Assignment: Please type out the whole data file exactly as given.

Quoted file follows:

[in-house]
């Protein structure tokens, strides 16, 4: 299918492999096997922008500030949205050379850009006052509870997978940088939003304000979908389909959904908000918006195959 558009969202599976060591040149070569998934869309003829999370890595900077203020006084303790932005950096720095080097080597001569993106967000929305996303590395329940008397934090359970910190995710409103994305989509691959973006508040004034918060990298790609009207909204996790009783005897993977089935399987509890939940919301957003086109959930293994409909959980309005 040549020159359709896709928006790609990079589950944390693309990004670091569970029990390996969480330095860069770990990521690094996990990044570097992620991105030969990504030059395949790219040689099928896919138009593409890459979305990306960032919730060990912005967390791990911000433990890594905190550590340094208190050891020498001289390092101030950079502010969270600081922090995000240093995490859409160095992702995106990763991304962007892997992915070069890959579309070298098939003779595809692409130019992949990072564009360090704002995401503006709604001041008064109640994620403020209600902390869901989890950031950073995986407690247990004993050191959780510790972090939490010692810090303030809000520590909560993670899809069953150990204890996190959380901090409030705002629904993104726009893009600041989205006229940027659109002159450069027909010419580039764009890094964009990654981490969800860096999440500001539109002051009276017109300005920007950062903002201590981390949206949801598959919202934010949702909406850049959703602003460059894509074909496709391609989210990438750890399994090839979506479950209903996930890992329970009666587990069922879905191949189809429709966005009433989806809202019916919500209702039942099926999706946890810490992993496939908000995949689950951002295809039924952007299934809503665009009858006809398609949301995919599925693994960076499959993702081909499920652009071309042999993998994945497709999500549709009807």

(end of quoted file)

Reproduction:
[in-house]
């Protein structure tokens, strides 16, 4: 299918492999096997922008500030949205050379850009006052509870997978940088939003304000979908389909959904908000918006195959 558009969202599976060591040149070569998934869309003829999370890595900077203020006084303790932005950096720095080097080597001569993106967000929305996303590395329940008397934090359970910190995710409103994305989509691959973006508040004034918060990298790609009207909204996790009783005897993977089935399987509890939940919301957003086109959930293994409909959980309005 040549020159359709896709928006790609990079589950944390693309990004670091569970029990390996969480330095860069770990990521690094996990990044570097992620991105030969990504030059395949790219040689099928896919138009593409890459979305990306960032919730060990912005967390791990911000433990890594905190550590340094208190050891020498001289390092101030950079502010969270600081922090995000240093995490859409160095992702995106990763991304962007892997992915070069890959579309070298098939003779595809692409130019992949990072564009360090704002995401503006709604001041008064109640994620403020209600902390869901989890950031950073995986407690247990004993050191959780510790972090939490010692810090303030809000520590909560993670899809069953150990204890996190959380901090409030705002629904993104726009893009600041989205006229940027659109002159450069027909010419580039764009890094964009990654981490969800860096999440500001539109002051009276017109300005920007950062903002201590981390949206949801598959919202934010949702909406850049959703602003460059894509074909496709391609989210990438750890399994090839979506479950209903996930890992329970009666587990069922879905191949189809429709966005009433989806809202019916919500209702039942099926999706946890810490992993496939908000995949689950951002295809039924952007299934809503665009009858006809398609949301995919599925693994960076499959993702081909499920652009071309042999993998994945497709999500549709009807």